DETROIT — The variations have new names but center on the same main principle — whether you yank on suspension bands, pull stretchy rubber tubes, heft a bulbous low-tech kettlebell or pump traditional free weights, you’re moving your muscles against resistance. That’s what burns calories while building healthy, attractive lean muscle tissue. Both lead to weight loss, a firm physique and a raft of other benefits.
Strength training is a growing trend, according to the annual survey by the American College of Sports Medicine. It ranks No. 2 — up from No. 6 in 2007 — among the most popular trends for 2012, according to the poll of 2,620 fitness professionals, including certified trainers and exercise physiologists. And there’s new evidence that strength and resistance training can have other benefits as well.
“In the last decade, research has shown that resistance exercise can help numerous disease states,” including depression, says Jeffrey Potteiger, dean of graduate studies at Grand Valley State University near Grand Rapids, Mich.
“You can improve your overall health just by watching your weight and taking walks in the neighborhood. But if you want to improve your fitness — look better, maximize health, have more energy, prevent injuries — you need to do more,” said Potteiger, who has spent 24 years doing research on strength training.
In recent years, emphasis has shifted to a type of resistance training that builds muscles used in day-to-day tasks, helping avoid injury or re-injury. Called functional strength training, it helps with such chores as hefting infants in and out of car seats or lifting garage doors. Another goal is to reduce the risk factors in patients with chronic diseases such as osteoporosis, heart disease and diabetes.
“Part of my job is trying to convince that 85-year-old woman that she really should start weight lifting,” says Dr. Dennis Kerrigan, senior exercise physiologist at Henry Ford Health System’s Center for Athletic Medicine in Detroit. The bone-strengthening effect of strength training is widely known. Others who need persuading are women recently treated for breast cancer, Kerrigan says.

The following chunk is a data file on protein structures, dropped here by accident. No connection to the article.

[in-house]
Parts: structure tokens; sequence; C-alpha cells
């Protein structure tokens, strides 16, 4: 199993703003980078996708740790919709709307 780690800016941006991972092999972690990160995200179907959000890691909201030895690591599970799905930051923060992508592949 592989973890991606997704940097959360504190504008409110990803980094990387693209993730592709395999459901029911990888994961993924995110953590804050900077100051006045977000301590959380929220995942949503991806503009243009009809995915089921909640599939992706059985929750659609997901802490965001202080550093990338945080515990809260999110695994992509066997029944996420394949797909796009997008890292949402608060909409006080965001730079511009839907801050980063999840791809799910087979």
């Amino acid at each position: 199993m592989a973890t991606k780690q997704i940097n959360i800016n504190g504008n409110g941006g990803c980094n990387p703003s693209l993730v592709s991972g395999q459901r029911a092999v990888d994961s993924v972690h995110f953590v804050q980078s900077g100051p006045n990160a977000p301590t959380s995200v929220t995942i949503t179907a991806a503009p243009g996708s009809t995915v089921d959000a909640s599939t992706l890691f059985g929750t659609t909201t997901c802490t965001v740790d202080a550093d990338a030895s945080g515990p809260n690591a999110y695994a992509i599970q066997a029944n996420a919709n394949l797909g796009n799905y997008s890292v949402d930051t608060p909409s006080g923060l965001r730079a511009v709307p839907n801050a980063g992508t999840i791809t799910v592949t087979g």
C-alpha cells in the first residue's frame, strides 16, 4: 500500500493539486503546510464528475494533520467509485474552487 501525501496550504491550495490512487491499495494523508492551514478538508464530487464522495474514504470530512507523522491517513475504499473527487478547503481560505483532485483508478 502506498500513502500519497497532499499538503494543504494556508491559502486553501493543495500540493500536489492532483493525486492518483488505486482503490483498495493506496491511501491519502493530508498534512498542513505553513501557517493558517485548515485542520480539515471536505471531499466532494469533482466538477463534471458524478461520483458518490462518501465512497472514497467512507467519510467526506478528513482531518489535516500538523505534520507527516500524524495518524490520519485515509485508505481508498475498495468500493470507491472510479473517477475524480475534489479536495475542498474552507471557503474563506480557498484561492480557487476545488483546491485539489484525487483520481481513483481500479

“Friends and family tell them, ’Take it easy,”’ but chemotherapy can reduce muscle mass, leaving body fat that’s linked to cancer returning, he says. The prescription? Strength training.
“It’s taken a long time for women to realize how important strength training is,” says YMCA trainer Sandy Gossett at the South Oakland Family Y in Royal Oak, Mich.
“It’s always been cardio, cardio, cardio — aerobics. But once they try it, they’re hooked,” Gossett says.
The first time she tried strength training in one of Gossett’s classes a year ago, Catherine Goddard says she needed courage.
“I didn’t think I could lift 5 pounds,” says Goddard, 57, of Royal Oak. She soon learned that the more weightlifting she did, the stronger she felt in her treadmill workouts. One success led to another until last month she finished the Detroit Free Press/Talmer Bank Half Marathon.
“For women in particular, they feel empowered from just a couple of weeks of strength training,” says Irene Lewis-McCormick, author of “A Woman’s Guide to Muscle and Fitness,” set to be published in February by Human Kinetics. “When you become stronger, you feel more confident in everything you do.”